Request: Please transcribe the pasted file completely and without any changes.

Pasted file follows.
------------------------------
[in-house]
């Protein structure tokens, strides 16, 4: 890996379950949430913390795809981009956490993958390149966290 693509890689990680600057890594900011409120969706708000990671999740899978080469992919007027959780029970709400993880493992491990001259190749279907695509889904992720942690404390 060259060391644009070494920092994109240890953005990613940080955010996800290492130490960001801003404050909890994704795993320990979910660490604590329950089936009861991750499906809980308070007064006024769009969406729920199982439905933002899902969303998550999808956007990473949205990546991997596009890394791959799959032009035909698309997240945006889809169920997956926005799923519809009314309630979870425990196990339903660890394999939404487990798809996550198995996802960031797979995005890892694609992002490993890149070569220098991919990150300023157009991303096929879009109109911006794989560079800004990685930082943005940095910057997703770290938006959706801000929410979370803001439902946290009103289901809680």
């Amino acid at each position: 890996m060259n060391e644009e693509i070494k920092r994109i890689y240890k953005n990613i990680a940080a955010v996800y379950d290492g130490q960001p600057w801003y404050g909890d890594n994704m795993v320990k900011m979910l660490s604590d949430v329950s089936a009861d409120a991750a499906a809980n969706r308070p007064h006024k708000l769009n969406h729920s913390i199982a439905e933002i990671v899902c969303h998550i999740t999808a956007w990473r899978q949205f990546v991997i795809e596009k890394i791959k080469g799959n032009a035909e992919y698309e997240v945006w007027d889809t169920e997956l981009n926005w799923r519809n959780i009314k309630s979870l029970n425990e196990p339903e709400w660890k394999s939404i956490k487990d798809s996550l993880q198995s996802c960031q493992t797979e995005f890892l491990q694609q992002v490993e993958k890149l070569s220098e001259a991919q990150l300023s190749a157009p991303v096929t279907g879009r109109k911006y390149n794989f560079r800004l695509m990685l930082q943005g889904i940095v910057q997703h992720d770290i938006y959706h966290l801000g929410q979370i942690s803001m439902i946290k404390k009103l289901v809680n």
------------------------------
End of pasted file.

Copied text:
[in-house]
């Protein structure tokens, strides 16, 4: 890996379950949430913390795809981009956490993958390149966290 693509890689990680600057890594900011409120969706708000990671999740899978080469992919007027959780029970709400993880493992491990001259190749279907695509889904992720942690404390 060259060391644009070494920092994109240890953005990613940080955010996800290492130490960001801003404050909890994704795993320990979910660490604590329950089936009861991750499906809980308070007064006024769009969406729920199982439905933002899902969303998550999808956007990473949205990546991997596009890394791959799959032009035909698309997240945006889809169920997956926005799923519809009314309630979870425990196990339903660890394999939404487990798809996550198995996802960031797979995005890892694609992002490993890149070569220098991919990150300023157009991303096929879009109109911006794989560079800004990685930082943005940095910057997703770290938006959706801000929410979370803001439902946290009103289901809680």
């Amino acid at each position: 890996m060259n060391e644009e693509i070494k920092r994109i890689y240890k953005n990613i990680a940080a955010v996800y379950d290492g130490q960001p600057w801003y404050g909890d890594n994704m795993v320990k900011m979910l660490s604590d949430v329950s089936a009861d409120a991750a499906a809980n969706r308070p007064h006024k708000l769009n969406h729920s913390i199982a439905e933002i990671v899902c969303h998550i999740t999808a956007w990473r899978q949205f990546v991997i795809e596009k890394i791959k080469g799959n032009a035909e992919y698309e997240v945006w007027d889809t169920e997956l981009n926005w799923r519809n959780i009314k309630s979870l029970n425990e196990p339903e709400w660890k394999s939404i956490k487990d798809s996550l993880q198995s996802c960031q493992t797979e995005f890892l491990q694609q992002v490993e993958k890149l070569s220098e001259a991919q990150l300023s190749a157009p991303v096929t279907g879009r109109k911006y390149n794989f560079r800004l695509m990685l930082q943005g889904i940095v910057q997703h992720d770290i938006y959706h966290l801000g929410q979370i942690s803001m439902i946290k404390k009103l289901v809680n």